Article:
Cantata 106, "God's Time is the Best" (Gottes Zeit is die allerbeste Zeit) is regarded by many as Bach's first masterwork. Believed to be written for the funeral of Bach's uncle, a resident of Erfurt - one of the small Thuringian towns that we described in the first part of this series - the cantata is also known as the "Actus Tragicus." (The title is found on the earliest surviving copy of the work, which dates from the late eighteenth century; the autograph is lost.) The major portion of its text, as Renate Steiger has pointed out, is taken from a devotional book compiled by Johannes Olearius, Bach's Superintendent in Arnstadt In the portion of the book entitled "Prayers for a Blessed and Holy End," we find the following series of Old and New Testament texts: "Set ready thy house, for thou shalt not continue living," (Isaiah 38: 1); "It is the ancient law; thou shalt perish," (Ecclesiastes 14: 17); and "Yes, come Lord Jesus!" (Revelation 22, 20), followed by Christ's words on the cross, "Into thy hands I now commit my spirit" (Luke 23:43) and a stanza of Luther's hymn based on the Song of Simeon, "In joy and peace I depart this life." Bach uses the texts in the same order in which they are given by Olearius.
An extensive "musicotheological" description of Bach's cantata can be found in a recent study by Eric Chafe. He describes the work as an "antithesis cantata," that is, one in which contrasting sections of text and music are woven together in a cohesive and symmetrical structure. Bach's text juxtaposes the Old and New Testaments, the Law and the Gospel, and the Flesh and the Spirit. In each case, the juxtapositions can be traced to Luther, who believed that both Old and New Testaments "preached Christ" and that the law and Gospel, while different from one another, were an "opposition in unity," to use Paul Althaus' term. Chafe goes on to point out how the theological and musical symmetry "provides a sense of reconciliation at a higher level." This reconciliation can be seen not only in Luther's theology of the cross by which Christ "intercedes for us and sacrifices himself in order to reconcile us to God" (Althaus), but also by Luther's doctrine of justification through faith by which a Christian is at the same time a righteous person and a sinner.
If we think of the cantata as a metaphor for the entire Mühlhausen period, could not Bach's goal of a "well-regulated church music" also have been intended to refer to a "reconciliation at a higher level?"
A "Well-Regulated Church Music"
At the end of the previous article, I suggested that Bach may have expected to find in Mühlhausen the same harmonious relationship between pietists and orthodox that he had found - for the first time in his life - in Lübeck. There he had also observed Buxtehude composing chorale cantatas and ceremonial works in a traditional style in conjunction with devotional songs and other pieces with pietistic themes. If Bach conceived his goal in the broad sense that I describe above, he then was seeking to create a church music that not only reflected the liturgical progression of the church year, but also encompassed both pietistic and orthodox viewpoints. In other words, it was a repertory of works infusing old forms with new life and combining traditional Lutheran doctrines with the personal piety portrayed by the following titles in Bach's library by the reformer Heinrich Millier: "Spiritual Quickening" and "Flames of God's Love." Seen from this perspective, Bach's goal was to reconcile the "old" and the "new" within the Lutheran church of his day.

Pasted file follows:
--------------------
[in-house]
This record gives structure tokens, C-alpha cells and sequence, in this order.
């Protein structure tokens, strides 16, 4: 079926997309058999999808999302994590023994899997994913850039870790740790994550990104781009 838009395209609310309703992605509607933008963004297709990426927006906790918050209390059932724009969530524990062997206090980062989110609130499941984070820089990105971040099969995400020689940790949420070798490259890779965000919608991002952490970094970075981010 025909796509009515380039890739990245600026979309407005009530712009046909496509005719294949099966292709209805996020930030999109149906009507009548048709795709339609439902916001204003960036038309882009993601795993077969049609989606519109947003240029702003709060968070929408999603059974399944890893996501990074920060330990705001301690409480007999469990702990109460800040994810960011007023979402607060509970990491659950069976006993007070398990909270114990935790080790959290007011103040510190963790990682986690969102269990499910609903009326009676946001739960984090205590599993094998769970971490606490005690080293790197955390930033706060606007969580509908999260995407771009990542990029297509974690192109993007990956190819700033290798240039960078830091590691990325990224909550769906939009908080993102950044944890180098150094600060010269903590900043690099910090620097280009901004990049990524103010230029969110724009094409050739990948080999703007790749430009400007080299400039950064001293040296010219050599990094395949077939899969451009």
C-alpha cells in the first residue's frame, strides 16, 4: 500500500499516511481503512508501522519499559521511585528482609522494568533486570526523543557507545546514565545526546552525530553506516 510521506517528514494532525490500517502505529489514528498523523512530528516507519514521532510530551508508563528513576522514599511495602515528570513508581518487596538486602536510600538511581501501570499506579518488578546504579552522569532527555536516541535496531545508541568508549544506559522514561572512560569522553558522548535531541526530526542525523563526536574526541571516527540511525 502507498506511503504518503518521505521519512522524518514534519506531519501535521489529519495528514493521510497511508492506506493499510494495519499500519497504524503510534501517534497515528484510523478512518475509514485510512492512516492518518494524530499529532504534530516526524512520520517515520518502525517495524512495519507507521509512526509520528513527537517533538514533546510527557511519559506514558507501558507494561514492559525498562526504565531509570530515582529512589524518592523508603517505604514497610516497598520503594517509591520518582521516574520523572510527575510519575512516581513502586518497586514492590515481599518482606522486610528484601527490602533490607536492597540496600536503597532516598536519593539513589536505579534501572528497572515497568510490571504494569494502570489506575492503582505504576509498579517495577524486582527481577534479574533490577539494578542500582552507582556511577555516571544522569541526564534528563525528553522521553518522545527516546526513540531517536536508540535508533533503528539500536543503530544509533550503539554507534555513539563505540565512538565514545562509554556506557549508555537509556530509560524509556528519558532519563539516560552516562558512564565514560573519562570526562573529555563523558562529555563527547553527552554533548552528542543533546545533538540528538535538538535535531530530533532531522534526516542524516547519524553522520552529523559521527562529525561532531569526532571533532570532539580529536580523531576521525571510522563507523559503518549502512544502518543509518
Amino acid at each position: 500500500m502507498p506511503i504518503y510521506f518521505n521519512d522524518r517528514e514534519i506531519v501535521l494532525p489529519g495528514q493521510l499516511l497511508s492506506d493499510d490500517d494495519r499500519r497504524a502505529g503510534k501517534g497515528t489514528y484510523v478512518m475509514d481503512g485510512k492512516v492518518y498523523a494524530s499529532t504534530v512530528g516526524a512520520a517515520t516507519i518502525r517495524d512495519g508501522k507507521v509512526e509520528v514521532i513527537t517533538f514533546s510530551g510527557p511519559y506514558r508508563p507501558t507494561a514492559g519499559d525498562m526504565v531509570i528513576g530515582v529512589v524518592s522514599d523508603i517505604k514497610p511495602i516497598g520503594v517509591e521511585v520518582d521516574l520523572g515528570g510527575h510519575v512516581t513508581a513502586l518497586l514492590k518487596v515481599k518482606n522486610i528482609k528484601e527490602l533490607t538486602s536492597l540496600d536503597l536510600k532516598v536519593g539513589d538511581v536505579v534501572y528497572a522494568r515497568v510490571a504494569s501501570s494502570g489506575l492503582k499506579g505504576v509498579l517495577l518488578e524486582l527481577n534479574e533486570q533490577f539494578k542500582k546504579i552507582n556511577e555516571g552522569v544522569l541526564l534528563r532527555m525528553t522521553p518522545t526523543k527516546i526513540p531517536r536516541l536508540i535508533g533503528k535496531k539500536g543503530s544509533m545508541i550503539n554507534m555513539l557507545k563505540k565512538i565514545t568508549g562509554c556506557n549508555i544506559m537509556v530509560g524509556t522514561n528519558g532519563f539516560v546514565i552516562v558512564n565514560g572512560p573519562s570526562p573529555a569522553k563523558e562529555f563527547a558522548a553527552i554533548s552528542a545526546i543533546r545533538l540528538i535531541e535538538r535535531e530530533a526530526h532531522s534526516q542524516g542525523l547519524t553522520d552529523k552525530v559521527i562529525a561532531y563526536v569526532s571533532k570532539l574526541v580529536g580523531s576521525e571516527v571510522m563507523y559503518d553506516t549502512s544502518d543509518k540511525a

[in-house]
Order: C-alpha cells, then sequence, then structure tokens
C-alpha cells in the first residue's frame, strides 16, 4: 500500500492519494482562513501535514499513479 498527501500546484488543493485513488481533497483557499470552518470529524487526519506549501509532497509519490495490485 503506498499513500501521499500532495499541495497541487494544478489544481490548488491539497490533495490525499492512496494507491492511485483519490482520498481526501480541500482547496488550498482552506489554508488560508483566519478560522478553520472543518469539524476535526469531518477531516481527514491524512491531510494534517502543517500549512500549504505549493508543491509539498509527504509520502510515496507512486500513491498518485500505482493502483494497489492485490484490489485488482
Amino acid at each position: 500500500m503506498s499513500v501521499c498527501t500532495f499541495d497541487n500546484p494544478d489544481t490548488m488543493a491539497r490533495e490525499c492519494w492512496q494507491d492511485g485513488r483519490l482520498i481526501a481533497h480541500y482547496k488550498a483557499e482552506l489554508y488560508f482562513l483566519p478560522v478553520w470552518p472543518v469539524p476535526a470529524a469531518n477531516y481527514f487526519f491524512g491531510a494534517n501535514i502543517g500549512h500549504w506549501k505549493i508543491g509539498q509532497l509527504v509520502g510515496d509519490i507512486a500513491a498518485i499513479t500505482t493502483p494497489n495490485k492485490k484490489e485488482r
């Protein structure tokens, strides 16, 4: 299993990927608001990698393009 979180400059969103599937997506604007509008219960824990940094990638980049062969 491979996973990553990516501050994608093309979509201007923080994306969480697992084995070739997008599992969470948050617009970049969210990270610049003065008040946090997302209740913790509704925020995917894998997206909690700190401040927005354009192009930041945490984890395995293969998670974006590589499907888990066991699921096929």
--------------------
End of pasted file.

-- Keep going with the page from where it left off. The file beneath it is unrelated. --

Although Bach began his tenure in Mühlhausen by composing a chorale cantata (Cantata 4) and later wrote a ceremonial work (Cantata 71), he soon discovered that, because of the "hindrance" he cited in his letter, he would not be able to compile a repertory of church music as theologically wide-ranging as Buxtehude's. Unable to accommodate the opposing viewpoints of the two pastors, Bach could not realize a "reconciliation at a higher lever" and resigned to accept a position in nearby Weimar.
In leaving the Imperial Free City, Bach moved to a provincial court, where the Duke, even though not a pietist, led his entire establishment in daily devotion and worship. To what extent Bach was able to achieve his goal, here and in later stages of his career as a church musician, is a topic that we will continue to explore in further installments in this series.
Althaus, Paul, The Theology of Martin Luther, translated by Robert C. Schulz, Fortress Press, 1966.
Chafe, Eric, Tonal Allegory in the Vocal Music of J. S. Bach, University of California Press, 1991.
David, Hans T. and Arthur Mendel, editors, The Bach Reader. The Life of Johann Bach in Letters and Docwnents, Rev. ed., W. W. Norton, 1966.
Petzoldt, Martin, Bachstiitten aufsuchen (In Search of Bach's Cities), Verlag Kunst und Touristik, Leipzig, 1992. Spitta, Philipp, Johann Sebastian Bach, Translated by Clara Bell and J. A. Fuller-Maitland, London, Novello, 1889, 2 vols. [Reprint, New York, Dover Publications, 1951]
Steiger, Renate, "Actus Tragicus und ars moriendi: Bach's Textvorlage fur die Kantate 'Gottes Zeit ist die allerbeste Zeit' (BWV106)," Musik und Kirche 1989 (59), 11-23.
Compact disc recordings of Cantatas 4 and 71 can be found in Volumes 1 and 18 of Bach's Kantatenwerk, issued by Teldec. Cantata 106 is recorded in Vol. 26 of the same series, and on Koch 3-7164-2H 1.